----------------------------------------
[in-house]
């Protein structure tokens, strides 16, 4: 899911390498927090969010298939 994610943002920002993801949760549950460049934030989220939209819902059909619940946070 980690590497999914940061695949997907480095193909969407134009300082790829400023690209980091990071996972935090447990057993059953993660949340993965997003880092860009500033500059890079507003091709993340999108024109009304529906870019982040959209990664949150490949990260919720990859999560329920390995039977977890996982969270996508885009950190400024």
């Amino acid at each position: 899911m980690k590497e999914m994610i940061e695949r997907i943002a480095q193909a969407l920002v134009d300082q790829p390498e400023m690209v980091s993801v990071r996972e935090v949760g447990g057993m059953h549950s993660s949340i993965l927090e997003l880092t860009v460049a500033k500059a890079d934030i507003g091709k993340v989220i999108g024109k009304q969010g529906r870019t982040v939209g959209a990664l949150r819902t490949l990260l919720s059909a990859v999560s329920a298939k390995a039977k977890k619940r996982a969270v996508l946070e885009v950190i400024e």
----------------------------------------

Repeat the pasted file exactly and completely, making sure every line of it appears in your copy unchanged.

[in-house]
């Protein structure tokens, strides 16, 4: 899911390498927090969010298939 994610943002920002993801949760549950460049934030989220939209819902059909619940946070 980690590497999914940061695949997907480095193909969407134009300082790829400023690209980091990071996972935090447990057993059953993660949340993965997003880092860009500033500059890079507003091709993340999108024109009304529906870019982040959209990664949150490949990260919720990859999560329920390995039977977890996982969270996508885009950190400024």
């Amino acid at each position: 899911m980690k590497e999914m994610i940061e695949r997907i943002a480095q193909a969407l920002v134009d300082q790829p390498e400023m690209v980091s993801v990071r996972e935090v949760g447990g057993m059953h549950s993660s949340i993965l927090e997003l880092t860009v460049a500033k500059a890079d934030i507003g091709k993340v989220i999108g024109k009304q969010g529906r870019t982040v939209g959209a990664l949150r819902t490949l990260l919720s059909a990859v999560s329920a298939k390995a039977k977890k619940r996982a969270v996508l946070e885009v950190i400024e």